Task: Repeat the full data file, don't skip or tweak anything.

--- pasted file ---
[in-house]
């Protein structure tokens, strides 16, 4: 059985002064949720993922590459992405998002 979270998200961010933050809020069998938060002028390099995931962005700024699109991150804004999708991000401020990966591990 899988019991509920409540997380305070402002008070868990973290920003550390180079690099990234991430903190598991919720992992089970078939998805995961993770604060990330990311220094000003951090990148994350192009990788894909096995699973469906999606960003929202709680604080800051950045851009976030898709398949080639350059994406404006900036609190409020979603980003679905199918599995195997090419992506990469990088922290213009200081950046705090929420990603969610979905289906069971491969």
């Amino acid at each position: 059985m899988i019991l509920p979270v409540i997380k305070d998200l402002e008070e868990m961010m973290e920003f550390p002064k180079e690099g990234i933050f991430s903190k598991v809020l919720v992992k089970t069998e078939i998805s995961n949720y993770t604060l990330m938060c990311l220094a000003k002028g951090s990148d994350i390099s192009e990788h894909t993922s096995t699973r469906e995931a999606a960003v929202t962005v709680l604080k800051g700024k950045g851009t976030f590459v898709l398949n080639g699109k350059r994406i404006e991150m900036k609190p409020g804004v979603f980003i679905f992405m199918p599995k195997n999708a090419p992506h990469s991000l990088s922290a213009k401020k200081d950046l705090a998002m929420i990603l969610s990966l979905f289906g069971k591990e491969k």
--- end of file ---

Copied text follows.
[in-house]
């Protein structure tokens, strides 16, 4: 059985002064949720993922590459992405998002 979270998200961010933050809020069998938060002028390099995931962005700024699109991150804004999708991000401020990966591990 899988019991509920409540997380305070402002008070868990973290920003550390180079690099990234991430903190598991919720992992089970078939998805995961993770604060990330990311220094000003951090990148994350192009990788894909096995699973469906999606960003929202709680604080800051950045851009976030898709398949080639350059994406404006900036609190409020979603980003679905199918599995195997090419992506990469990088922290213009200081950046705090929420990603969610979905289906069971491969």
């Amino acid at each position: 059985m899988i019991l509920p979270v409540i997380k305070d998200l402002e008070e868990m961010m973290e920003f550390p002064k180079e690099g990234i933050f991430s903190k598991v809020l919720v992992k089970t069998e078939i998805s995961n949720y993770t604060l990330m938060c990311l220094a000003k002028g951090s990148d994350i390099s192009e990788h894909t993922s096995t699973r469906e995931a999606a960003v929202t962005v709680l604080k800051g700024k950045g851009t976030f590459v898709l398949n080639g699109k350059r994406i404006e991150m900036k609190p409020g804004v979603f980003i679905f992405m199918p599995k195997n999708a090419p992506h990469s991000l990088s922290a213009k401020k200081d950046l705090a998002m929420i990603l969610s990966l979905f289906g069971k591990e491969k």